When you get pulled over for an OUI in Massachusetts you will be faced with the question of the OUI breathalyzer. The biggest question facing OUI defendants is whether they should take the breathalyzer. There are many factors that OUI defendants should consider when making the decision regarding the breathalyzer. There is no great answer when dealing with the breathalyzer. The best thing to do in avoiding an OUI is to not drink and drive. (Picture taken by My_southborough)
Probably the most important factor for OUI defendants is the license implications. The OUI license suspension increase depending on the number of OUI offense the OUI defendant is facing. For a first offense OUI, if the OUI defendant decides to take the breathalyzer and the test reads .08 or above the OUI defendant’s license will be suspended for 30 days. For a first offense OUI, if the OUI defendant refuses to take the breathalyzer, then the OUI defendant’s license will be suspended for 180 days.
The OUI laws were written in a fashion to encourage all OUI defendants to take the breathalyzer. The OUI defendant’s license is suspended for a much longer period of time if the OUI defendant fails the breathalyzer verses refusing the breathalyzer.
The second important factor that most OUI defendants’ should consider is how the breathalyzer will affect their OUI case. If the OUI defendant takes the breathalyzer and tests .08 or above, the breathalyzer result is a strong piece of evidence against them in court. The breathalyzer result is a difficult piece of evidence to overcome in any jury trial. OUI defendants stand a much better chance to win their case without breathalyzer evidence in their case. If the OUI defendant wins their OUI trial, the OUI defendant can file a motion to reinstate the license. If allowed by the court, the OUI defendant could get his license back before 180 days.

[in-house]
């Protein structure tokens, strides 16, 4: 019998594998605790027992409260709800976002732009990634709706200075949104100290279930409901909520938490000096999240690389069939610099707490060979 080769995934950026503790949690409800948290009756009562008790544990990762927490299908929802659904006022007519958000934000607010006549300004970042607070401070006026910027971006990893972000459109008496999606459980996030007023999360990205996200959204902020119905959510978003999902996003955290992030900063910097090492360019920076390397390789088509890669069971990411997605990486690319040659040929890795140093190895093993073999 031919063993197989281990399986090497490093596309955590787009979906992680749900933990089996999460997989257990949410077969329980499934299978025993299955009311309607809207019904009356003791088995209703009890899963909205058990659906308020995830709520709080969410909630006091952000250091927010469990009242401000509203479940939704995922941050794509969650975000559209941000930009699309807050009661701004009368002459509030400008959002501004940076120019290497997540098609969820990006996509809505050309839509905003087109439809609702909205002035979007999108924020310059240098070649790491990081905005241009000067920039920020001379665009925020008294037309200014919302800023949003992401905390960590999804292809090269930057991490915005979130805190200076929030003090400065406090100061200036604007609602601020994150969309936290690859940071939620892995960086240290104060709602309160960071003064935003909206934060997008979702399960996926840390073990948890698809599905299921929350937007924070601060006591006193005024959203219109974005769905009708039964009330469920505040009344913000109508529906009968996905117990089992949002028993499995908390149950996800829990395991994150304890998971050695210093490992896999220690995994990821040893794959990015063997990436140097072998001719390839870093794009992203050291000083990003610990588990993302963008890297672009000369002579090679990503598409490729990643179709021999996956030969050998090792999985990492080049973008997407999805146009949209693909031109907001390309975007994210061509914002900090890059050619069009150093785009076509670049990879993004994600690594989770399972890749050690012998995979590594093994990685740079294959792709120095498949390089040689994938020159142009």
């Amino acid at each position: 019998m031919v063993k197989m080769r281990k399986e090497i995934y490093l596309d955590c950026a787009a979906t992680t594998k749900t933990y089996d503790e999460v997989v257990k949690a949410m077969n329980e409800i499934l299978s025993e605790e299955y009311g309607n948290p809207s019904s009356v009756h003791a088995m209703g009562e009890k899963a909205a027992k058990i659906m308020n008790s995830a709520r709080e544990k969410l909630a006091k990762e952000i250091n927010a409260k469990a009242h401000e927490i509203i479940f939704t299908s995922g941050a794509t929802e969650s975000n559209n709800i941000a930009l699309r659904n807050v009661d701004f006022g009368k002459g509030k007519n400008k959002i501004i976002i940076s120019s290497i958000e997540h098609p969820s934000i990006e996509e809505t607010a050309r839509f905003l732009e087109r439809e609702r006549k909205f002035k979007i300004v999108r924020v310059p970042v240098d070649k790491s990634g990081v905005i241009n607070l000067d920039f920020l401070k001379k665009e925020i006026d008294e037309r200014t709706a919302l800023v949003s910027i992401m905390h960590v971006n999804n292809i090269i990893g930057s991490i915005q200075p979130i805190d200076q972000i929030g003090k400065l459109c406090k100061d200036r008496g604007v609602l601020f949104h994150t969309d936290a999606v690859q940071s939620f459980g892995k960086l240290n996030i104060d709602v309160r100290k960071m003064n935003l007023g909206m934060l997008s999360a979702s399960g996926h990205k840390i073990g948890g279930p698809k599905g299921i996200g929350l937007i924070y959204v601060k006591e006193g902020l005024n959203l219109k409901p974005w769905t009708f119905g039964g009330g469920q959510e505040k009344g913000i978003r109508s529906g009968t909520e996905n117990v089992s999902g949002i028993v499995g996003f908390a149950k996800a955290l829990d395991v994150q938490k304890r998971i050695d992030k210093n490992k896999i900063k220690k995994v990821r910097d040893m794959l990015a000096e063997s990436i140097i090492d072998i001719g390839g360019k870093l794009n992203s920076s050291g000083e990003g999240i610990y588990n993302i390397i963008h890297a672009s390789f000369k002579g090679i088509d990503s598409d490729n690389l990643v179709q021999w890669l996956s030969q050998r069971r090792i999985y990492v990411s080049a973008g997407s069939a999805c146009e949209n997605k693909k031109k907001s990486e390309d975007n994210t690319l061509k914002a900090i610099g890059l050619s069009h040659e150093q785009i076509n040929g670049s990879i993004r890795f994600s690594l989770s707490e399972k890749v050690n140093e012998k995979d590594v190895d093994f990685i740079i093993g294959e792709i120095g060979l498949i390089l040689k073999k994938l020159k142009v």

So finally, if you are an OUI defendant you must weigh the importance or your license verses giving yourself the best chance to win your OUI case at trial. In most cases, the OUI defendant is better off refusing to take the breathalyzer and taking their cases to trial.
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